Firas Rahhal: I won’t. So did you figure this part of it out along the way? I mean, look, all this stuff you’re talking about, and all the things I’ve learned have been along the way I didn’t take a business degree. I’m a doctor, my background is in. But I get the sense that most of this stuff is learned in real time. on the fly, it with experienced by everyone, even those formally trained, Is that wrong? Can what you just said be taught in the classroom?

James Murray: Oh, man. No, because the I don’t think so. Right? Because I could, we can blog about that we can put that insight on the blog, and then it’d be out there. And maybe it’s learned in a classroom, but the area of innovation generally moves so quickly. Right? So you can’t learn that in a classroom. I mean, we can. Because you’ve got to be ready and willing to look at the next thing, we all bring our different backgrounds to this right? And that gives us unique, unique insights. And I think venture generally and part of the reason it appeals to me so much is that it’s constantly evolving and changing. And so too, with life science, and healthcare investing, right? So

Firas Rahhal: God is an evolution. And I wonder, you probably know this, I wouldn’t but my guess is that’s playing out in so many other small niche specialties like we’re in one, but this previous gap area that may be getting filled in by smaller niche style VCs. Is that becoming more commonplace in other specialties?

James Murray: Yes, I think so. I’m going to toot our own horn here. But you know, we were there was a journal piece over the summer, Wall Street in the Wall Street Journal about specialization in healthcare, life science, and you know, the jury’s still very much out as our wheat, right, we’re, we know the opportunity set is there. But it is going to take 10 or so years to actually prove out whether this is a sustainable model. And we’ll see that but there’s definitely funds out there that are onto similar things. And then you had our friends who didn’t focus on several weeks ago, they’ve recognized this. And there are other examples in other fields, ontology, for one.

Firas Rahhal: James too nice to say so but that in that Wall Street, for those who are listening, that wall street journal article is real. And James was interviewed, and gave some very nice quotes about niche investment in VC. I’ll leave it there. So I don’t botch the paraphrasing of something you said brilliantly that I’ll screw up. But you get the idea.

James Murray: That makes Yes, thank you. But that makes, it makes total sense, right? Because if you’re investing in many specialties, then how can you have the real time insights that you and Michael bring to the table when we’re talking about how your clinic flows, or what the treatments are, it would be very easy for me to call up an expert, you know, or an expert network and get there. And so you guys have done this before. But unless it’s not just the clinical or surgical side that you guys do, or the business of running your practice, it’s also the 700 companies we looked at right along the way. And so when we look at a company in a space, we can compare it to 12 others or so immediately, just using a number out there, but you we know the type of innovation that’s going up and with that deep domain expertise, provided there are sufficient opportunities to invest in in the market need is there as we know, then that really should drive your returns, especially in an area, an industry like venture where it’s a powerline industry, and it’s often quoted, maybe too much so, but studies show that 10 to 20% of venture firms are required. To for 80 to 90% of of the returns, and how do you get those returns, you get them by access to the best opportunities. And you have to do that by knowing what you’re doing. Right. So very early on, we were welcomed into a deal and, and we’d been talking to that company for a while. And they were very gracious because we did not have the sun that we thought we would have. And they let us in because of your expertise, your reputations, and our Mo, and they put us on that press release of that financing. And I think that really propelled us because of that domain expertise that we could bring to the table, even though we had a very small modest inconsequential check size.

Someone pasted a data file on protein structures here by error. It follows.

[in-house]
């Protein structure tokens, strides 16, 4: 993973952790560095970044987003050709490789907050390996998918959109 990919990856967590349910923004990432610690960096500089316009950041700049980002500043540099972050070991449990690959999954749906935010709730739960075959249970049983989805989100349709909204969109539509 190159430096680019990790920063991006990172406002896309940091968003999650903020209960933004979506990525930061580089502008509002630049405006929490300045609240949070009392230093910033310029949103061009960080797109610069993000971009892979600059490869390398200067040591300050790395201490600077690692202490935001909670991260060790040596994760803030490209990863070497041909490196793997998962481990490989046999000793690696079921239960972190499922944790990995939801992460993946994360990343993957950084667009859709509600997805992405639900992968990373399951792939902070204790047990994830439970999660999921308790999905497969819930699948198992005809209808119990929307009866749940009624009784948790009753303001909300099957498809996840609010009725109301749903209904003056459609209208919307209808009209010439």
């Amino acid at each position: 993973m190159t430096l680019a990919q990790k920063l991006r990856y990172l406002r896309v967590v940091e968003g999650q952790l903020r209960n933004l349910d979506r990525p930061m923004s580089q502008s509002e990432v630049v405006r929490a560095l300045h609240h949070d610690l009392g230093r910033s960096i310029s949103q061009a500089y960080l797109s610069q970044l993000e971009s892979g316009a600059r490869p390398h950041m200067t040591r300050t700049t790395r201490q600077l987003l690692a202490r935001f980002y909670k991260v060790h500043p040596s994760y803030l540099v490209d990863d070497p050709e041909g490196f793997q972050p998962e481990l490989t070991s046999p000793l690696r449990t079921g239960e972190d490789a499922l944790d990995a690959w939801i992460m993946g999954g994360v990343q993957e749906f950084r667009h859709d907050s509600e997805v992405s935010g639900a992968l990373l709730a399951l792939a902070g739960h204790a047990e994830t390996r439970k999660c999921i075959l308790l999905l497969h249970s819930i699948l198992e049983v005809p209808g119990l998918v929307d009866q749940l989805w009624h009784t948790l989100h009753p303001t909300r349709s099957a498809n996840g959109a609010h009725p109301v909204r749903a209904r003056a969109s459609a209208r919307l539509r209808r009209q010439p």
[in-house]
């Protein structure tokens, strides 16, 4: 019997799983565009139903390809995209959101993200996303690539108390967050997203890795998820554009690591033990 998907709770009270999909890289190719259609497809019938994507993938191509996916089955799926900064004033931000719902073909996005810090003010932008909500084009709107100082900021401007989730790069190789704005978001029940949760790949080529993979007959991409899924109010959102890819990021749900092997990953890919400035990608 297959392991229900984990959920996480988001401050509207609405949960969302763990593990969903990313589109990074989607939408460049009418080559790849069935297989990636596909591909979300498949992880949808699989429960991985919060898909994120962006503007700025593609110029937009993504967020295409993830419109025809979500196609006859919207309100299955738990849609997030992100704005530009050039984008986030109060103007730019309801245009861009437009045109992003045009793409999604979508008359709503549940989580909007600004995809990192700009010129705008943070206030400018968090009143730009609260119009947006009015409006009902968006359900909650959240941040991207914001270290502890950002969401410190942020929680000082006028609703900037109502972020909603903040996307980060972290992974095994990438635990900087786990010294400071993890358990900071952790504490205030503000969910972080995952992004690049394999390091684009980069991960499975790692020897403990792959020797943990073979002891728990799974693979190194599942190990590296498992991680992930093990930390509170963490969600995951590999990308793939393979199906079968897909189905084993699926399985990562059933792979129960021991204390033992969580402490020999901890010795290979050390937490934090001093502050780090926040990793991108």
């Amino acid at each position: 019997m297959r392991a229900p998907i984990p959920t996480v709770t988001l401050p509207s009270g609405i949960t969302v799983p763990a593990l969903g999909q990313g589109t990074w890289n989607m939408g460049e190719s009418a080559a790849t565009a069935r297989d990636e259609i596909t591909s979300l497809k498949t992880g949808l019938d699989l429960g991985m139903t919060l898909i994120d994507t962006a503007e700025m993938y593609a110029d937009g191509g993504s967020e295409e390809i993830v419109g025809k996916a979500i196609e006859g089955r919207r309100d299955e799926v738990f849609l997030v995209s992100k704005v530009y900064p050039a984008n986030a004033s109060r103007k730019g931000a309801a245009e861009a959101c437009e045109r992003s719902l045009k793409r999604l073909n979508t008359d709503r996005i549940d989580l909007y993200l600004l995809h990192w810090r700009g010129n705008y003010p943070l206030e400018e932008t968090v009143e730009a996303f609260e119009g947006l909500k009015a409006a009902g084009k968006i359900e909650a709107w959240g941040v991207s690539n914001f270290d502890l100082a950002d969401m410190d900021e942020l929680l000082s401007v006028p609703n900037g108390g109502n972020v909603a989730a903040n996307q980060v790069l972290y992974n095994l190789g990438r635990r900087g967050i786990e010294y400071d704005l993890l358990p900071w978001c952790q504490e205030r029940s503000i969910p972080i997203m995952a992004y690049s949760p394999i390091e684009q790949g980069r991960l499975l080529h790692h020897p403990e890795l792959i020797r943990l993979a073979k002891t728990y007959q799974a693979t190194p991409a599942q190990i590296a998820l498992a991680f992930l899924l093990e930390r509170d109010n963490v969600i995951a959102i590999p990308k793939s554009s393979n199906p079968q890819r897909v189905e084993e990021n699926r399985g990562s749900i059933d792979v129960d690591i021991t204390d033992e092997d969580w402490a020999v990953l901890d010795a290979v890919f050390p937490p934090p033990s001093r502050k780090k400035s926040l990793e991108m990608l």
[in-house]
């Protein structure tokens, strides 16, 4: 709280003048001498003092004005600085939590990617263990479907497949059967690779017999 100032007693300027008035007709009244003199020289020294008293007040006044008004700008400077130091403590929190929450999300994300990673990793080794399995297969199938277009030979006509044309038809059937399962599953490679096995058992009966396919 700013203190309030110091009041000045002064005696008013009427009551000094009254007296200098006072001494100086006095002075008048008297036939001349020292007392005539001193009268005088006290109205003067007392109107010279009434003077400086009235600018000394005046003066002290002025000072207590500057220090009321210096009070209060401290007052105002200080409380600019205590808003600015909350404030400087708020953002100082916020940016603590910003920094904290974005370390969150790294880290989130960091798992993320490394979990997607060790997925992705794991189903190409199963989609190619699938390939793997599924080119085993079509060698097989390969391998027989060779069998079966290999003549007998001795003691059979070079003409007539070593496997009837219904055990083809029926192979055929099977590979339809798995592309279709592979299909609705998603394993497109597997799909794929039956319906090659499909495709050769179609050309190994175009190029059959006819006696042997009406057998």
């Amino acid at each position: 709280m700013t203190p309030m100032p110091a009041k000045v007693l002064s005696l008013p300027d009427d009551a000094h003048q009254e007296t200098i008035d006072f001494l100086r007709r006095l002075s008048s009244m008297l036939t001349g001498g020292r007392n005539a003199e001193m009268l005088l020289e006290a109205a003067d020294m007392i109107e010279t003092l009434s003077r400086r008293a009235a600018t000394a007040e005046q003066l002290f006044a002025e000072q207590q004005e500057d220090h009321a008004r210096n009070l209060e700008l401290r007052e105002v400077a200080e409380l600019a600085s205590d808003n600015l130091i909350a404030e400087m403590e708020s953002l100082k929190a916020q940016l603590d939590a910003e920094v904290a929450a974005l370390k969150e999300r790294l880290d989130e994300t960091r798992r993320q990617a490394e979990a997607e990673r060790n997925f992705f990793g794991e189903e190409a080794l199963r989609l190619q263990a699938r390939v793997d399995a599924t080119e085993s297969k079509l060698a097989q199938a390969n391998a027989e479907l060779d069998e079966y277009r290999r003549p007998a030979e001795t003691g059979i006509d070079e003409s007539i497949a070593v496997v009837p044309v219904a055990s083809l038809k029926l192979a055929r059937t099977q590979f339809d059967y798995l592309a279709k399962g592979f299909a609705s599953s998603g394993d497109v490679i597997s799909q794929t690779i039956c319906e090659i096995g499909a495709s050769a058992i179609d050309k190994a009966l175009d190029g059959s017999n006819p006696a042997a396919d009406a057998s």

Firas Rahhal: Yeah, point well made. Let’s move to talk about some of the investments, the strategies, you mentioned balancing. You know, in this space, everyone asks, are you investing in drugs, devices or diagnostics? We of course, do all but and various stages. How would you describe our strategy there is it just catches catch candy? You’re the one who kind of balances our portfolios, our portfolio companies with each other?

James Murray: Yeah. So you know, I just touched upon weighing those, those ultra high risk preclinical therapeutic assets vers a device or a diagnostic that might have some human data. So I think that’s an important way to balance out the the risk profiles within within the, the portfolio. And then early, you know, defining the stages and what we look at, when you mentioned seed stage two, Series B. So in in our world, that means how much data do you have? And have you been able to generate so far? How comfortable are we getting involved there, and for that, I look to you guys, and the investments that you source through your network, and, you know, and the brand that you’ve been very critical and establishing through this platform, and, you know, and being on the stage and in this podcast, but I think you need to look at and that’s why the AI is so compelling, because there are so many opportunities within both stage and sector.